Planar for the masses

Anyone that has ever heard me talk about headphones knows that I can't talk enough about the Hifiman Sundara. I've had the chance to listen to quite a few headphones even in the $4000 mark, and I'm still surprised how well the Sundara keeps up for it's relatively low price. For those that have never heard an open back headphone, or a planar magnetic driver, you are in for a surprise. I'll keep the intro short and get into tracks, and give assessments of over all, as well as other things to consider towards the end. Without further ado, here's the hardware used test and we'll get into it.

  • DAC
    • Denafrips Ares II
  • Amps
    • Jotunheim 2 (modded)
    • Valhalla 2

Disciple - Said the Sky (Faith EP)

Link to song

This song offers a range of things going on from a really deep bass line, female vocals, and natural drums, and many other organic sounds. Keeping all higher frequencies clear while driving such low frequencies is challanging, but the Sundara pulls it off with no noticable distortion to any track, no matter how much the bass blares under it all. The bass reaches lower than many people claim they can hear with decent energy. It doesn't reach so low into the sub bass to feel vibrations in your body, but in this price class, I wouldn't expect it to. It sounds full and lively, and most importantly, it's well controlled. This is by no means "dirty bass" as many describe it. At around the 2:00 mark, water effects start coming in, which sound fairly natural against the rumbling bass, which can't be said for any of the IEM's or dynamic driver headphones I've tried in this price range.

Lyin' Awake - Steam Powered Giraffe (Single)

Link to song

This song has a ton going on in it. Many vocals, lots of fast instruments. Layer seperation plays a massive key in detail retrieval, and the Sundara does a decent job here. All of the tracks are there, but not at the level that they are overly easy to pick out and focus on. In this price category, that's a compliment, not a detriment. Voices don't have a perfectly natural timbre, but I'd say that it gets a pass in that front. It lacks some of the energy that this track clearly wants to deliver and ers on the side of showing you details over fun. While it's an enjoyable song, it doesn't shine on these headphones the way that it should.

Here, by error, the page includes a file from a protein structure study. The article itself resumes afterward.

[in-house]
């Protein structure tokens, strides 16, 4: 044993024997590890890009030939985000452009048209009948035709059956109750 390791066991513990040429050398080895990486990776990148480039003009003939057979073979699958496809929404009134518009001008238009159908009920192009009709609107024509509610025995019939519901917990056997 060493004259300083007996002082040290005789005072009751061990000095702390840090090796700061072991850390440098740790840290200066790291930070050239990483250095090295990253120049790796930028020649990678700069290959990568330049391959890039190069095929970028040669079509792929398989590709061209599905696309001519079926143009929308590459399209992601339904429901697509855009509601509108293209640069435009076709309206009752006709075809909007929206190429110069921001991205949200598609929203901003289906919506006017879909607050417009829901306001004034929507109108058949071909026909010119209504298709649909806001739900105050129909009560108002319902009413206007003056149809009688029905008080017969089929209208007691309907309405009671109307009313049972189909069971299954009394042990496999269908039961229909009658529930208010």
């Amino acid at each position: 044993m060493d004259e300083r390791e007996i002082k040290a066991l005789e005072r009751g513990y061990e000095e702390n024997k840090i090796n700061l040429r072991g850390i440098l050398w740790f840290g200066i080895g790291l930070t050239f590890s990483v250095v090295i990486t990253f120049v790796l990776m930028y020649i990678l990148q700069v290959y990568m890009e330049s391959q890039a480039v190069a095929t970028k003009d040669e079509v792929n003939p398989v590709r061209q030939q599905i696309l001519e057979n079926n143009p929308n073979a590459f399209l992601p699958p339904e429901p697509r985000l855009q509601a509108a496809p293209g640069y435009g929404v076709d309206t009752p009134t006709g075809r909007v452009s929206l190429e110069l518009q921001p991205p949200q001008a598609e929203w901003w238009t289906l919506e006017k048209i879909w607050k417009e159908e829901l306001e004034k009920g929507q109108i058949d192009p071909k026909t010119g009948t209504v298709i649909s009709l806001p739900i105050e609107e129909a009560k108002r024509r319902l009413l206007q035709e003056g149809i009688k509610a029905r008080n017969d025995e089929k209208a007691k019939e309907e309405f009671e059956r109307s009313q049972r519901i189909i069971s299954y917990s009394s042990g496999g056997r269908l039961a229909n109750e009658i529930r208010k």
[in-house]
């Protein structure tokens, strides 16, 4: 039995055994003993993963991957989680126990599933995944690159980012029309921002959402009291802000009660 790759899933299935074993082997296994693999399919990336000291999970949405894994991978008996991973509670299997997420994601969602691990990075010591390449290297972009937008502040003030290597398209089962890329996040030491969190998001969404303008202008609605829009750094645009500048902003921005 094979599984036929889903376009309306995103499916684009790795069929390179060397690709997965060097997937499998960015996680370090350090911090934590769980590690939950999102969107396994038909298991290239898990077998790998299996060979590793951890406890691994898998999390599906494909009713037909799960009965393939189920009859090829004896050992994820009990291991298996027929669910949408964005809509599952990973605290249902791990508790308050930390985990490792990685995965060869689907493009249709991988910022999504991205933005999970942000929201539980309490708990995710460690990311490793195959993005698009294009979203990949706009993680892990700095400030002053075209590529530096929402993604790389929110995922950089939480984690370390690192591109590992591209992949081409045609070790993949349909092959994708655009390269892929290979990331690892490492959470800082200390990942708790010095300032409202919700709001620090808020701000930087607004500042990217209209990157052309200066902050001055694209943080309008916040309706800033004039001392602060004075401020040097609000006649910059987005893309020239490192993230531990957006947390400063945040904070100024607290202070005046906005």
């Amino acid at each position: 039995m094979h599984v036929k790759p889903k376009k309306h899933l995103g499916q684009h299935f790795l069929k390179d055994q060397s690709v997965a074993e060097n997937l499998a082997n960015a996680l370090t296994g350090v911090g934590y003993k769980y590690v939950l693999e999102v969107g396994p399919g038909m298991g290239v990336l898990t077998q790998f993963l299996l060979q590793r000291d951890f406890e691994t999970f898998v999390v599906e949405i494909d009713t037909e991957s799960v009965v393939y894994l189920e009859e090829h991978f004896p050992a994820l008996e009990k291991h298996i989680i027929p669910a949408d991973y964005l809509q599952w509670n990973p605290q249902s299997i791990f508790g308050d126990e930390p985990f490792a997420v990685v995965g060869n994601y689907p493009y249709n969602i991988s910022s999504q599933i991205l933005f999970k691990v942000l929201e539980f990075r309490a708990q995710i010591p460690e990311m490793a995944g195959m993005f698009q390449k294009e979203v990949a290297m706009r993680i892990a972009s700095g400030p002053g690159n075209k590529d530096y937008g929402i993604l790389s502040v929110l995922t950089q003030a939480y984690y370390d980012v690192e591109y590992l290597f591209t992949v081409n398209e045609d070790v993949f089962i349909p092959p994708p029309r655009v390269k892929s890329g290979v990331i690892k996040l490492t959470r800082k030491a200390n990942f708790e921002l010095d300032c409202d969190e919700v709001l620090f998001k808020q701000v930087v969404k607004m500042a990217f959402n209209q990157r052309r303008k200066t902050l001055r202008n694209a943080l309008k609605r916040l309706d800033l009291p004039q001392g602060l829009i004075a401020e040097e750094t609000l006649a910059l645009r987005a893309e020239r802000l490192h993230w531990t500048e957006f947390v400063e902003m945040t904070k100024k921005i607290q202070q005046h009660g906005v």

Birth of a Wish - Keiichi Okabe (Nier:Automata OST)

Link to song

The absolute speed of the headphones starts to shine here. This track is drum heavy with male vocals on top, with a nice reverb that's well presented. You start to get a sense of the size of the room with some details in the reverb despite much louder drums and vocals still on top. This song is a joy to listen to here, despite lacking the low end energy, it sounds full, and all of the tracks are present.

Lose Yourself to Dance - Daft Punk (Random Access Memories)

Link to song

This track is insanely well recorded. It may come off as a simple track, but the seperation of all tracks is shown off well. The beat feels lively, claps appear wide and sound like they are coming from the place the headphone driver sits next to your ear where some vocals appear center in your head. At the 1:54 mark, "come on" vocal tracks start to come in, and start stessing how well the headphones can image. The position appears to start at the respective ear, and go down to the back of your neck. There don't seem to be any gaps in the sounds position, so the effect is quite noticable. Guitars have a decently natural timbre as well for planar magnetic drives in this price point. Over all, nothing is lost, and some technical aspects of headphones start to show with this track, and the Sundara doesn't disappoint.

Drumhead Trial - Protest the Hero (Volition)

Link to song